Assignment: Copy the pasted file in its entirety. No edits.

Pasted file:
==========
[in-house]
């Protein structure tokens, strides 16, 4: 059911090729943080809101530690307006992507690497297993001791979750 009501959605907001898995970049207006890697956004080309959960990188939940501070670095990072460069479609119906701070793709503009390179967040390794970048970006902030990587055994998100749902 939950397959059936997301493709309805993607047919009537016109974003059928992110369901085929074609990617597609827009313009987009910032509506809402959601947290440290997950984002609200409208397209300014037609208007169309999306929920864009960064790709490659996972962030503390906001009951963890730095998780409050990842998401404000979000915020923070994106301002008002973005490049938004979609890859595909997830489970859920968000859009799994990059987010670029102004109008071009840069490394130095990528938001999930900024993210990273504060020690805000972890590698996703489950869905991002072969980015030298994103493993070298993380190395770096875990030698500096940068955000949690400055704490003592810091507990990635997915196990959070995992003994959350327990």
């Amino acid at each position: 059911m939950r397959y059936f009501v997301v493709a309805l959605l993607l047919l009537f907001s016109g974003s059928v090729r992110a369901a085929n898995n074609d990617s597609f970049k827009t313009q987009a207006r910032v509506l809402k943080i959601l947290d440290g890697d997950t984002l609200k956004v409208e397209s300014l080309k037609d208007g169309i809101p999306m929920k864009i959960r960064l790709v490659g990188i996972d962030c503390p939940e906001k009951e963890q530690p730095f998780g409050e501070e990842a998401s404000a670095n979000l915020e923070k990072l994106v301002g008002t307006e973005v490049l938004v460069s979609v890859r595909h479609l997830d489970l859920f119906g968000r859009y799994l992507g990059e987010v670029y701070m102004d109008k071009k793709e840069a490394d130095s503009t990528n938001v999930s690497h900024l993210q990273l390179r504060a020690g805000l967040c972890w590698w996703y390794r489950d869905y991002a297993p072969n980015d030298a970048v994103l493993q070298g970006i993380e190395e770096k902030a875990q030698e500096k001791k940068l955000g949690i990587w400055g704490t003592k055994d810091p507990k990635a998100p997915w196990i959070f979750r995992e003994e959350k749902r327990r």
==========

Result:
[in-house]
């Protein structure tokens, strides 16, 4: 059911090729943080809101530690307006992507690497297993001791979750 009501959605907001898995970049207006890697956004080309959960990188939940501070670095990072460069479609119906701070793709503009390179967040390794970048970006902030990587055994998100749902 939950397959059936997301493709309805993607047919009537016109974003059928992110369901085929074609990617597609827009313009987009910032509506809402959601947290440290997950984002609200409208397209300014037609208007169309999306929920864009960064790709490659996972962030503390906001009951963890730095998780409050990842998401404000979000915020923070994106301002008002973005490049938004979609890859595909997830489970859920968000859009799994990059987010670029102004109008071009840069490394130095990528938001999930900024993210990273504060020690805000972890590698996703489950869905991002072969980015030298994103493993070298993380190395770096875990030698500096940068955000949690400055704490003592810091507990990635997915196990959070995992003994959350327990």
């Amino acid at each position: 059911m939950r397959y059936f009501v997301v493709a309805l959605l993607l047919l009537f907001s016109g974003s059928v090729r992110a369901a085929n898995n074609d990617s597609f970049k827009t313009q987009a207006r910032v509506l809402k943080i959601l947290d440290g890697d997950t984002l609200k956004v409208e397209s300014l080309k037609d208007g169309i809101p999306m929920k864009i959960r960064l790709v490659g990188i996972d962030c503390p939940e906001k009951e963890q530690p730095f998780g409050e501070e990842a998401s404000a670095n979000l915020e923070k990072l994106v301002g008002t307006e973005v490049l938004v460069s979609v890859r595909h479609l997830d489970l859920f119906g968000r859009y799994l992507g990059e987010v670029y701070m102004d109008k071009k793709e840069a490394d130095s503009t990528n938001v999930s690497h900024l993210q990273l390179r504060a020690g805000l967040c972890w590698w996703y390794r489950d869905y991002a297993p072969n980015d030298a970048v994103l493993q070298g970006i993380e190395e770096k902030a875990q030698e500096k001791k940068l955000g949690i990587w400055g704490t003592k055994d810091p507990k990635a998100p997915w196990i959070f979750r995992e003994e959350k749902r327990r």